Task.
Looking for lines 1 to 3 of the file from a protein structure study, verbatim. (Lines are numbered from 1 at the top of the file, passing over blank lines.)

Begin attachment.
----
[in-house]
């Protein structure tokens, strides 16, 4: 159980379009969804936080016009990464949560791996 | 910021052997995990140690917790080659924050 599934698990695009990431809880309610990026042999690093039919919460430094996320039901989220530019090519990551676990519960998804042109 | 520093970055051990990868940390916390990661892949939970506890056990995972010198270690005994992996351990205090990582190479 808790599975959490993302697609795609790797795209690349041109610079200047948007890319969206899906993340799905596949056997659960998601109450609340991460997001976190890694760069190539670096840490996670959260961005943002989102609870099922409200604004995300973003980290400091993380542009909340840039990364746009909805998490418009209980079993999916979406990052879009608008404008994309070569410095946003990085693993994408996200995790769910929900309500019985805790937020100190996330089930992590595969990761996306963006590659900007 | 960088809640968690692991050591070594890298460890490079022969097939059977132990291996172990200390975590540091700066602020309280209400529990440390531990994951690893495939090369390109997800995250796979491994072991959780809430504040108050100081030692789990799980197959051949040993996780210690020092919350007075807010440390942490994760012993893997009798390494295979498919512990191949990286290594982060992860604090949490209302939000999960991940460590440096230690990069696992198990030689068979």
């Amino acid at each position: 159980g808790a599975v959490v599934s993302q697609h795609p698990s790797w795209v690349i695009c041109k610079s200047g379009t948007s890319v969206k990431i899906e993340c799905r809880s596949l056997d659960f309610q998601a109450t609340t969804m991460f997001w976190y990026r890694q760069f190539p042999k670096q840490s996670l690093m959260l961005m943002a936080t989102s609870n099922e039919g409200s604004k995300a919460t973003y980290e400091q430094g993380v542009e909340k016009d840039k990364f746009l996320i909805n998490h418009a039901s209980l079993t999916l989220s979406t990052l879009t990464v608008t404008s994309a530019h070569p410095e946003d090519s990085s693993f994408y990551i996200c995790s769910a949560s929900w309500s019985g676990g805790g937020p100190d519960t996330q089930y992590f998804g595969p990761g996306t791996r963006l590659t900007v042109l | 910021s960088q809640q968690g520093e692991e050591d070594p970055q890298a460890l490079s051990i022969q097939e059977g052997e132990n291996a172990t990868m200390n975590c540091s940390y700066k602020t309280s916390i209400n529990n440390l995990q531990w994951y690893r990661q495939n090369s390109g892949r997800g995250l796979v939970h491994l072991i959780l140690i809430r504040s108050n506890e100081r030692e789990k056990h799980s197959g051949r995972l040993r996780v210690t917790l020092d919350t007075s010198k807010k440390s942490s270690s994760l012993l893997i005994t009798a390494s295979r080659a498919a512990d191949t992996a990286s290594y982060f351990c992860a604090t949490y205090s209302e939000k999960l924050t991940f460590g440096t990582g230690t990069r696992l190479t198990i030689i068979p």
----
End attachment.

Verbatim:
[in-house]
């Protein structure tokens, strides 16, 4: 159980379009969804936080016009990464949560791996 | 910021052997995990140690917790080659924050 599934698990695009990431809880309610990026042999690093039919919460430094996320039901989220530019090519990551676990519960998804042109 | 520093970055051990990868940390916390990661892949939970506890056990995972010198270690005994992996351990205090990582190479 808790599975959490993302697609795609790797795209690349041109610079200047948007890319969206899906993340799905596949056997659960998601109450609340991460997001976190890694760069190539670096840490996670959260961005943002989102609870099922409200604004995300973003980290400091993380542009909340840039990364746009909805998490418009209980079993999916979406990052879009608008404008994309070569410095946003990085693993994408996200995790769910929900309500019985805790937020100190996330089930992590595969990761996306963006590659900007 | 960088809640968690692991050591070594890298460890490079022969097939059977132990291996172990200390975590540091700066602020309280209400529990440390531990994951690893495939090369390109997800995250796979491994072991959780809430504040108050100081030692789990799980197959051949040993996780210690020092919350007075807010440390942490994760012993893997009798390494295979498919512990191949990286290594982060992860604090949490209302939000999960991940460590440096230690990069696992198990030689068979």
């Amino acid at each position: 159980g808790a599975v959490v599934s993302q697609h795609p698990s790797w795209v690349i695009c041109k610079s200047g379009t948007s890319v969206k990431i899906e993340c799905r809880s596949l056997d659960f309610q998601a109450t609340t969804m991460f997001w976190y990026r890694q760069f190539p042999k670096q840490s996670l690093m959260l961005m943002a936080t989102s609870n099922e039919g409200s604004k995300a919460t973003y980290e400091q430094g993380v542009e909340k016009d840039k990364f746009l996320i909805n998490h418009a039901s209980l079993t999916l989220s979406t990052l879009t990464v608008t404008s994309a530019h070569p410095e946003d090519s990085s693993f994408y990551i996200c995790s769910a949560s929900w309500s019985g676990g805790g937020p100190d519960t996330q089930y992590f998804g595969p990761g996306t791996r963006l590659t900007v042109l | 910021s960088q809640q968690g520093e692991e050591d070594p970055q890298a460890l490079s051990i022969q097939e059977g052997e132990n291996a172990t990868m200390n975590c540091s940390y700066k602020t309280s916390i209400n529990n440390l995990q531990w994951y690893r990661q495939n090369s390109g892949r997800g995250l796979v939970h491994l072991i959780l140690i809430r504040s108050n506890e100081r030692e789990k056990h799980s197959g051949r995972l040993r996780v210690t917790l020092d919350t007075s010198k807010k440390s942490s270690s994760l012993l893997i005994t009798a390494s295979r080659a498919a512990d191949t992996a990286s290594y982060f351990c992860a604090t949490y205090s209302e939000k999960l924050t991940f460590g440096t990582g230690t990069r696992l190479t198990i030689i068979p």